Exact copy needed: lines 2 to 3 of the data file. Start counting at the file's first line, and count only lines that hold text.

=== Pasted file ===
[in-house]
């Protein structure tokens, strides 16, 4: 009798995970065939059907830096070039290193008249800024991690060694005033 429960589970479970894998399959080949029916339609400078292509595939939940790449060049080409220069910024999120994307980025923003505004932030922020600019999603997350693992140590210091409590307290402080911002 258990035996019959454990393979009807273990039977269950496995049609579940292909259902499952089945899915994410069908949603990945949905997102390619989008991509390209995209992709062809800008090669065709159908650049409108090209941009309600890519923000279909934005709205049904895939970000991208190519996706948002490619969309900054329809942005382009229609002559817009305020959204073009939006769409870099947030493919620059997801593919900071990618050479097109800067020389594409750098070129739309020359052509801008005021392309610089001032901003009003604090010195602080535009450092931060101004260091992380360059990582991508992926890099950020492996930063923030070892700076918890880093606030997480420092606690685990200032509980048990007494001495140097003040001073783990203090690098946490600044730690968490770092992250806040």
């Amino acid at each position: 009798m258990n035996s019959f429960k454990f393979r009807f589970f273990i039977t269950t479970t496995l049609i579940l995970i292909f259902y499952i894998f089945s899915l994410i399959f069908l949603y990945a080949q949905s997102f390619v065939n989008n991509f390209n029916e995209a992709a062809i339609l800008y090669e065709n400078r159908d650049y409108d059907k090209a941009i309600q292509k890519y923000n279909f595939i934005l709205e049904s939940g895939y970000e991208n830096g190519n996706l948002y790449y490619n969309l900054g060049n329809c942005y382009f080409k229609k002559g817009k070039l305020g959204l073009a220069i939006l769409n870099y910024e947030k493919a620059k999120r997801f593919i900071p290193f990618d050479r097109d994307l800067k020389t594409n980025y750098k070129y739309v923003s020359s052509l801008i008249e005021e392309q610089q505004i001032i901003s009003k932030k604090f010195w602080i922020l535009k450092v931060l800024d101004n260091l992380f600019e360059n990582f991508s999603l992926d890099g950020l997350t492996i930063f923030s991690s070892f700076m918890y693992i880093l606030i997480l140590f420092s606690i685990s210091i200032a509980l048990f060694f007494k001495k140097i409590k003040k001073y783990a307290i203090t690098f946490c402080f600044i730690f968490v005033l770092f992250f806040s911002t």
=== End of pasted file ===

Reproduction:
């Protein structure tokens, strides 16, 4: 009798995970065939059907830096070039290193008249800024991690060694005033 429960589970479970894998399959080949029916339609400078292509595939939940790449060049080409220069910024999120994307980025923003505004932030922020600019999603997350693992140590210091409590307290402080911002 258990035996019959454990393979009807273990039977269950496995049609579940292909259902499952089945899915994410069908949603990945949905997102390619989008991509390209995209992709062809800008090669065709159908650049409108090209941009309600890519923000279909934005709205049904895939970000991208190519996706948002490619969309900054329809942005382009229609002559817009305020959204073009939006769409870099947030493919620059997801593919900071990618050479097109800067020389594409750098070129739309020359052509801008005021392309610089001032901003009003604090010195602080535009450092931060101004260091992380360059990582991508992926890099950020492996930063923030070892700076918890880093606030997480420092606690685990200032509980048990007494001495140097003040001073783990203090690098946490600044730690968490770092992250806040």
């Amino acid at each position: 009798m258990n035996s019959f429960k454990f393979r009807f589970f273990i039977t269950t479970t496995l049609i579940l995970i292909f259902y499952i894998f089945s899915l994410i399959f069908l949603y990945a080949q949905s997102f390619v065939n989008n991509f390209n029916e995209a992709a062809i339609l800008y090669e065709n400078r159908d650049y409108d059907k090209a941009i309600q292509k890519y923000n279909f595939i934005l709205e049904s939940g895939y970000e991208n830096g190519n996706l948002y790449y490619n969309l900054g060049n329809c942005y382009f080409k229609k002559g817009k070039l305020g959204l073009a220069i939006l769409n870099y910024e947030k493919a620059k999120r997801f593919i900071p290193f990618d050479r097109d994307l800067k020389t594409n980025y750098k070129y739309v923003s020359s052509l801008i008249e005021e392309q610089q505004i001032i901003s009003k932030k604090f010195w602080i922020l535009k450092v931060l800024d101004n260091l992380f600019e360059n990582f991508s999603l992926d890099g950020l997350t492996i930063f923030s991690s070892f700076m918890y693992i880093l606030i997480l140590f420092s606690i685990s210091i200032a509980l048990f060694f007494k001495k140097i409590k003040k001073y783990a307290i203090t690098f946490c402080f600044i730690f968490v005033l770092f992250f806040s911002t």